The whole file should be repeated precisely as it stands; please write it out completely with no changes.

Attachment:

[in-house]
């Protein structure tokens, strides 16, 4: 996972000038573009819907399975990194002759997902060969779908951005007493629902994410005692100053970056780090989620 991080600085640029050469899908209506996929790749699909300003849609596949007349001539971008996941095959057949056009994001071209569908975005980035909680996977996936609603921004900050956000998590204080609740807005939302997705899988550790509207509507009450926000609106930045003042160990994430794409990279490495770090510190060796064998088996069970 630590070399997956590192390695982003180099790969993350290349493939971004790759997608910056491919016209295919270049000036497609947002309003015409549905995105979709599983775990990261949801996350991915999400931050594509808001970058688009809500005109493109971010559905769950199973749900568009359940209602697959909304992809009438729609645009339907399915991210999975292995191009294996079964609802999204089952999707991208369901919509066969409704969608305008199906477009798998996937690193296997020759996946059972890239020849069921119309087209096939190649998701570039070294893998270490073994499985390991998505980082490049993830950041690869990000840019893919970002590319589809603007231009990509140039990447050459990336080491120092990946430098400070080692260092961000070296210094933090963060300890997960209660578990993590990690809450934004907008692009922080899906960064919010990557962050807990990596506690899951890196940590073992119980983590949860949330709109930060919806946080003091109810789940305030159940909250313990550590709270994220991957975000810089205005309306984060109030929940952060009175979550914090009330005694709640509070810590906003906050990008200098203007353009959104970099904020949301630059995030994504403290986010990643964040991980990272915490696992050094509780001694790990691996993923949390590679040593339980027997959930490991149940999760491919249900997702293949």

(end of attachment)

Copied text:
[in-house]
């Protein structure tokens, strides 16, 4: 996972000038573009819907399975990194002759997902060969779908951005007493629902994410005692100053970056780090989620 991080600085640029050469899908209506996929790749699909300003849609596949007349001539971008996941095959057949056009994001071209569908975005980035909680996977996936609603921004900050956000998590204080609740807005939302997705899988550790509207509507009450926000609106930045003042160990994430794409990279490495770090510190060796064998088996069970 630590070399997956590192390695982003180099790969993350290349493939971004790759997608910056491919016209295919270049000036497609947002309003015409549905995105979709599983775990990261949801996350991915999400931050594509808001970058688009809500005109493109971010559905769950199973749900568009359940209602697959909304992809009438729609645009339907399915991210999975292995191009294996079964609802999204089952999707991208369901919509066969409704969608305008199906477009798998996937690193296997020759996946059972890239020849069921119309087209096939190649998701570039070294893998270490073994499985390991998505980082490049993830950041690869990000840019893919970002590319589809603007231009990509140039990447050459990336080491120092990946430098400070080692260092961000070296210094933090963060300890997960209660578990993590990690809450934004907008692009922080899906960064919010990557962050807990990596506690899951890196940590073992119980983590949860949330709109930060919806946080003091109810789940305030159940909250313990550590709270994220991957975000810089205005309306984060109030929940952060009175979550914090009330005694709640509070810590906003906050990008200098203007353009959104970099904020949301630059995030994504403290986010990643964040991980990272915490696992050094509780001694790990691996993923949390590679040593339980027997959930490991149940999760491919249900997702293949």